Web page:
The metaphorical extensions of Lucho Herrera’s glory at the tour de france

Life continues to be a bit nutty around the Alps & Andes offices, which makes writing new content difficult.

Having said that, I wanted to share a fantastic article with all of you, which was written by Nicolás Llano Linares, a reader of the blog.  Nicolás is a PhD Student in the Communication Sciences program at São Paulo University (Brazil). His article (which was published in Aalborg University's Academic Quarter journal) details the cultural significance and meaning of Lucho Herrera's bloodied image after his win in Saint-Étienne at the 1985 Tour de France, and how it "worked as a metaphorical extension that stimulated the association between Herrera’s martyred image and the collective struggle people had to go through on a daily basis, accentuating the strongly Catholic iconographic dimension attached to popular sport practices in Colombia faith, endurance, and suffering. "

I highly encourage you to read the article from the journal's Spring 2015 edition. You can access it by following the link below. Enjoy!

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Flags in cycling. A not-so-exhaustive list of flags that make you go "hmmm"

Ever wonder what some of the flags that you see on the sides of the road during cycling races stand for or mean? While I'm far from a vexillologist, I happily offer up some information on the matter in this post.  > More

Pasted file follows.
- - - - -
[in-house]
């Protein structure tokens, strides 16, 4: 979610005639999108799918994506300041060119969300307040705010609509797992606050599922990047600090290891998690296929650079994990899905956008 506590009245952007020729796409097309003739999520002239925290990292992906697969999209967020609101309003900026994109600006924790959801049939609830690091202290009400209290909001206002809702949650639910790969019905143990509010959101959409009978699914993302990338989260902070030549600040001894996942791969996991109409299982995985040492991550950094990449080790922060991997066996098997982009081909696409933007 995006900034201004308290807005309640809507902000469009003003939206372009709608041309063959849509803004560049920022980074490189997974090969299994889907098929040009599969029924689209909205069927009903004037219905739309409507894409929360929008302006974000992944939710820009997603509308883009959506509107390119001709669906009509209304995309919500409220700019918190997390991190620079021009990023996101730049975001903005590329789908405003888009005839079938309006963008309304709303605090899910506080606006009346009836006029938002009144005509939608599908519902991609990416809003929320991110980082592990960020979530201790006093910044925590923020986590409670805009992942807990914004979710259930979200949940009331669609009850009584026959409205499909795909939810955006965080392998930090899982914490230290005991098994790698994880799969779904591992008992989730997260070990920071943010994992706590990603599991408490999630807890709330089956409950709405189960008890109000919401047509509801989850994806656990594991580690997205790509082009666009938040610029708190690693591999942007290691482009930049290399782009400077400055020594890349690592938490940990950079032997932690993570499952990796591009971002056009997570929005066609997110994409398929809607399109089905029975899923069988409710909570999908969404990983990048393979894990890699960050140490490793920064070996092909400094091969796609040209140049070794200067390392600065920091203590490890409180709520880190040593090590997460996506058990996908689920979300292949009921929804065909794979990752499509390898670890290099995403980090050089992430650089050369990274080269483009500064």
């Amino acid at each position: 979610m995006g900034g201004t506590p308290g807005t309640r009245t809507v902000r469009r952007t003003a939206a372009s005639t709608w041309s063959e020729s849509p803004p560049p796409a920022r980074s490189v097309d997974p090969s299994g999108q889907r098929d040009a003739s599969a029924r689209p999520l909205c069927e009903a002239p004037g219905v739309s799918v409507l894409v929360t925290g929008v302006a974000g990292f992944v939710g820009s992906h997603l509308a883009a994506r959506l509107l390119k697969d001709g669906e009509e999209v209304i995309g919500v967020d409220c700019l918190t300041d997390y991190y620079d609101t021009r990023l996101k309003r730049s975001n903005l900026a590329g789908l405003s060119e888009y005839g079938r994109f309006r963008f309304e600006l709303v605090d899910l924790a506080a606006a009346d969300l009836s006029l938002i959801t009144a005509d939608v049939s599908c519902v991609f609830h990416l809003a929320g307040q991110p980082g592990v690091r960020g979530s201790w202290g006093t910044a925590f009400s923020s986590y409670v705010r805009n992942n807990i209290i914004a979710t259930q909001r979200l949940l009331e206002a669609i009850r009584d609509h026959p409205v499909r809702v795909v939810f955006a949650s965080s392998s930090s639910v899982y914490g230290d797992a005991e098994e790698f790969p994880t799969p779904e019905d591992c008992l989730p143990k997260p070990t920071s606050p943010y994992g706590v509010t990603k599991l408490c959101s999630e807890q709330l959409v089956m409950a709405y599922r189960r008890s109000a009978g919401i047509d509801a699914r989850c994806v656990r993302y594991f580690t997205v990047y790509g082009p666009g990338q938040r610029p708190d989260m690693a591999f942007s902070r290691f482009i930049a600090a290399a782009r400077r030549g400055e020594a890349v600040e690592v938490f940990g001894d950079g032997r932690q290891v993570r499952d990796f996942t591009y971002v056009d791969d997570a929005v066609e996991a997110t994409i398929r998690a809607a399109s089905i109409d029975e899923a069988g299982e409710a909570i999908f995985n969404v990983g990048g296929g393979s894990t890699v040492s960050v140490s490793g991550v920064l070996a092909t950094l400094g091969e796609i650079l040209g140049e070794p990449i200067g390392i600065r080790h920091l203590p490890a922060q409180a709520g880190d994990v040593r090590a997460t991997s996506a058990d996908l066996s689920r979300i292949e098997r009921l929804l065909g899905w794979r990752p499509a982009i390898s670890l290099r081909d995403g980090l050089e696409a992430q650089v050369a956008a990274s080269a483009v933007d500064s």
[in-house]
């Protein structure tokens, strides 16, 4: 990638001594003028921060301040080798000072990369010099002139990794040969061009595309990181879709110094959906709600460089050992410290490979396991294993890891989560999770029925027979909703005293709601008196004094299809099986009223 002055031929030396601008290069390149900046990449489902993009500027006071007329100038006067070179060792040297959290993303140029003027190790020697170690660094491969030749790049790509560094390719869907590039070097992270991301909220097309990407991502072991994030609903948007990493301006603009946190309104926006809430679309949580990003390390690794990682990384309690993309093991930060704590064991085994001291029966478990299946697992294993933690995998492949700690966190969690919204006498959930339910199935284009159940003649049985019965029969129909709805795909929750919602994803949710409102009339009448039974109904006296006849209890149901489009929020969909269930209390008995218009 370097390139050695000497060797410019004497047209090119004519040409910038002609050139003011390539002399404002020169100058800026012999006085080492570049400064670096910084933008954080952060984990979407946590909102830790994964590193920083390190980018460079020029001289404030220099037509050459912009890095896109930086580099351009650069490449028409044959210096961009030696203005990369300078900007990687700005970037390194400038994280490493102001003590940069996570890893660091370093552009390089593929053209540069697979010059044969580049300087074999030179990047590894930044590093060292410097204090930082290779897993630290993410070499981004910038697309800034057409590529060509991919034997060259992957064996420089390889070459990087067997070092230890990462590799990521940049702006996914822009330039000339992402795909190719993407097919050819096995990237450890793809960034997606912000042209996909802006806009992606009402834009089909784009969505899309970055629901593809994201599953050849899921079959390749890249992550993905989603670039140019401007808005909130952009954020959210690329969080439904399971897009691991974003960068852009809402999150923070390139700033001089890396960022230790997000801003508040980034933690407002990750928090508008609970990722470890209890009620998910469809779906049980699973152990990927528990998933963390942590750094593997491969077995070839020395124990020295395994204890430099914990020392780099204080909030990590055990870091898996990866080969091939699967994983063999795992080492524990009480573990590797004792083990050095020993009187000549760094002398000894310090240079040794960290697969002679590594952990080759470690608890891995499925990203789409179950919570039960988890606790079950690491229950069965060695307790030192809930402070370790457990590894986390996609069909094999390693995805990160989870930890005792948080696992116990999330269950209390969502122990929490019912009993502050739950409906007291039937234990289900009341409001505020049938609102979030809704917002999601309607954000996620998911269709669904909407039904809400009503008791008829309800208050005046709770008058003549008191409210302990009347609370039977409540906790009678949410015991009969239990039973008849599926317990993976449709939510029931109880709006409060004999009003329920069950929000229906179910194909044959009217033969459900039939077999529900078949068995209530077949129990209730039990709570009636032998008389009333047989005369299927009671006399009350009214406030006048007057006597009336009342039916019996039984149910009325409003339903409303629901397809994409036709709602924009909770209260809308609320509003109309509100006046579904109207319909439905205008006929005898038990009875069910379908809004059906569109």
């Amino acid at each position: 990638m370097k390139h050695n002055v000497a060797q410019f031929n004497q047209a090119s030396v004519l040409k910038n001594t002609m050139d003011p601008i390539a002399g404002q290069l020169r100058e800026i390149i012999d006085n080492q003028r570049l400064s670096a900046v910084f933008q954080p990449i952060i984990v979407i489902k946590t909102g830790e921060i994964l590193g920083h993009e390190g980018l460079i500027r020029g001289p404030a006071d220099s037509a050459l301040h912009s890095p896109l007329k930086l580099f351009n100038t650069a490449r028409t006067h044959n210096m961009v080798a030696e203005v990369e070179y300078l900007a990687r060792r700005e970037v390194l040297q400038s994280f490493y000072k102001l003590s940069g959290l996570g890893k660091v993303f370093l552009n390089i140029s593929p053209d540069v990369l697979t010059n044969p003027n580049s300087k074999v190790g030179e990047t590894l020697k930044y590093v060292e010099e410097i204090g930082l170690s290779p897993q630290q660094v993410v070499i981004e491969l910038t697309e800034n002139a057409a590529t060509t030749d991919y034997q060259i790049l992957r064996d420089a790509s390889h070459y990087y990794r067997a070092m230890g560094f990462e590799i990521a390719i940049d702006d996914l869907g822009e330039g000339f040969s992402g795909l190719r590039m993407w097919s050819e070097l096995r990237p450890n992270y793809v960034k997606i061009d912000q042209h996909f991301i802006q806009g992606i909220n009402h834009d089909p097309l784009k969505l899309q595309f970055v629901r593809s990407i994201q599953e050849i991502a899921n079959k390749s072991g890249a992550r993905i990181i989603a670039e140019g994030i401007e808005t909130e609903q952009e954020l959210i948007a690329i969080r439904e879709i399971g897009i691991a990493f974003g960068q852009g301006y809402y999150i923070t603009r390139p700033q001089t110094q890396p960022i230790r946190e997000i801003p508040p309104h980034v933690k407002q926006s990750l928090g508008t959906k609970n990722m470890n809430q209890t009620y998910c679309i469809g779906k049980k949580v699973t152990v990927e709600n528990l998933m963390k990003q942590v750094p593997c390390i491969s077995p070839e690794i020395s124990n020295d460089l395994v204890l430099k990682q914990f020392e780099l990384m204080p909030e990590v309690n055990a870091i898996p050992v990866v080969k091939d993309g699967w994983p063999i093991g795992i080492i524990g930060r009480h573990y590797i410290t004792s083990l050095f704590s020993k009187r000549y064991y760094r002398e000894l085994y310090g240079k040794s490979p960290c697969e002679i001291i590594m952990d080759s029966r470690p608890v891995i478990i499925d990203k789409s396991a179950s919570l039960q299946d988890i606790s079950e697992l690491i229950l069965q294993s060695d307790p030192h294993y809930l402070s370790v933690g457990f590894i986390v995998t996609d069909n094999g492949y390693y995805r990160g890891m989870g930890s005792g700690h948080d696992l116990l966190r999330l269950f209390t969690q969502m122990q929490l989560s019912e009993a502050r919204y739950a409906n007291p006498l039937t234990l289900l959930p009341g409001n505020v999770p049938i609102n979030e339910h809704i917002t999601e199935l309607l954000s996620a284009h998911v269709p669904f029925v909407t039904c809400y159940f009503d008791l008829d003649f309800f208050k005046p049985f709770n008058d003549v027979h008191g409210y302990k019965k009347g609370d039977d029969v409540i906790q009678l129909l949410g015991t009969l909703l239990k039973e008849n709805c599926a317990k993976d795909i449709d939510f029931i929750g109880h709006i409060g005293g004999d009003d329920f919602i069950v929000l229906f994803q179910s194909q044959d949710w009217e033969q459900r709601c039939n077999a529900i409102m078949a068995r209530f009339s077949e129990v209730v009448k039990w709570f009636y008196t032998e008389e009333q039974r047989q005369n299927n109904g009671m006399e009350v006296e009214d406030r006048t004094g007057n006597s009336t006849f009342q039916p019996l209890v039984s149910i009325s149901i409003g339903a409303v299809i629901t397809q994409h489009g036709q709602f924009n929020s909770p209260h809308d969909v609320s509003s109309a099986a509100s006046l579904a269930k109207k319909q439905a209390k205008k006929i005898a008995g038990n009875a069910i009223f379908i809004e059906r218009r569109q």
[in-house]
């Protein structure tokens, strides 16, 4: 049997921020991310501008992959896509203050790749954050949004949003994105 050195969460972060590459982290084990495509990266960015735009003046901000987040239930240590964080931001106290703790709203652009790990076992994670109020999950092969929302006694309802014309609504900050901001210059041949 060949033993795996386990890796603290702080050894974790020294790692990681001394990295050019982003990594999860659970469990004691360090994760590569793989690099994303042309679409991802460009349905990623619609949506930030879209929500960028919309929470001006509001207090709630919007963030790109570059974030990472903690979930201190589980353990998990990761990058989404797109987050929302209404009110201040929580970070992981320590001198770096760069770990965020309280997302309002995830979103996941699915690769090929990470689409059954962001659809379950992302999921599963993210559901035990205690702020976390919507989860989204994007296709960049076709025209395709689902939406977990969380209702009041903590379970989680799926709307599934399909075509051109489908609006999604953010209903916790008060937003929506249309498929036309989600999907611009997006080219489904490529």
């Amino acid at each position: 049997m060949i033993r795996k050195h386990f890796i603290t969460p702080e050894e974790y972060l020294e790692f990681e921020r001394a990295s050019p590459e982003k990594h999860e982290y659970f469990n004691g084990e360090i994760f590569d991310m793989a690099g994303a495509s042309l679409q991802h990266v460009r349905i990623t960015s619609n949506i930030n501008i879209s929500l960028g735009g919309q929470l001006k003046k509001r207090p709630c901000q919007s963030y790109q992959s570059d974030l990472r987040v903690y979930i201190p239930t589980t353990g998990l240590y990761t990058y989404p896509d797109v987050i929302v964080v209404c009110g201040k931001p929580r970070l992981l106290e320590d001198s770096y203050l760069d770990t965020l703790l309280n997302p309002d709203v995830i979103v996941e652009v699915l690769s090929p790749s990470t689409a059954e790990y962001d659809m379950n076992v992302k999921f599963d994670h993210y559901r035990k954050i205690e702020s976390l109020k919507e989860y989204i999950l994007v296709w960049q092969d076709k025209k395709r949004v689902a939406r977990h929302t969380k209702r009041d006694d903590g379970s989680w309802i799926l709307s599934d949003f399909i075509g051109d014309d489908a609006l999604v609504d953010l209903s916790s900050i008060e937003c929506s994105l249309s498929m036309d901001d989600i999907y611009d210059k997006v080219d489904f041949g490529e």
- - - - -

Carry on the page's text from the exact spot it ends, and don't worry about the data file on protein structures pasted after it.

Still on the road. From racing bikes and battling opponents, to driving taxis and fighting traffic.

An unusually high number of retired Colombian riders still find themselves on the road, though in a completely different capacity these days. 
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A short film about Giovanni Jimenez Ocampo, the first Colombian pro cyclist.

Long before men like Lucho Herrera captured the imagination of cycling fans worldwide, Giovanni Jimenez Ocampo became the first Colombian cyclist to ever turn professional.  > More

An invisible city, at once joyful and somber

Cómbita, is a place that is often conjured up by the international press when speaking of Nairo Quintana’s background and upbringing. It's a place as complicated as modern day Colombia itself.
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Made of a light cotton/linen blend, the cap features the Colombian flag across the top.

Alps & Andes Musette

Made in Medellin, these musette bags are made out of a lightweight poly fabric. The strap won't stretch, allowing you to use it for all kinds of off-the-bike activities.


Inspired by the iconic Cafe De Colombia jersey design (and thus the three ridges within the Andes that dominate the country's landscape), these water bottles commemorate the team's years racing in Europe.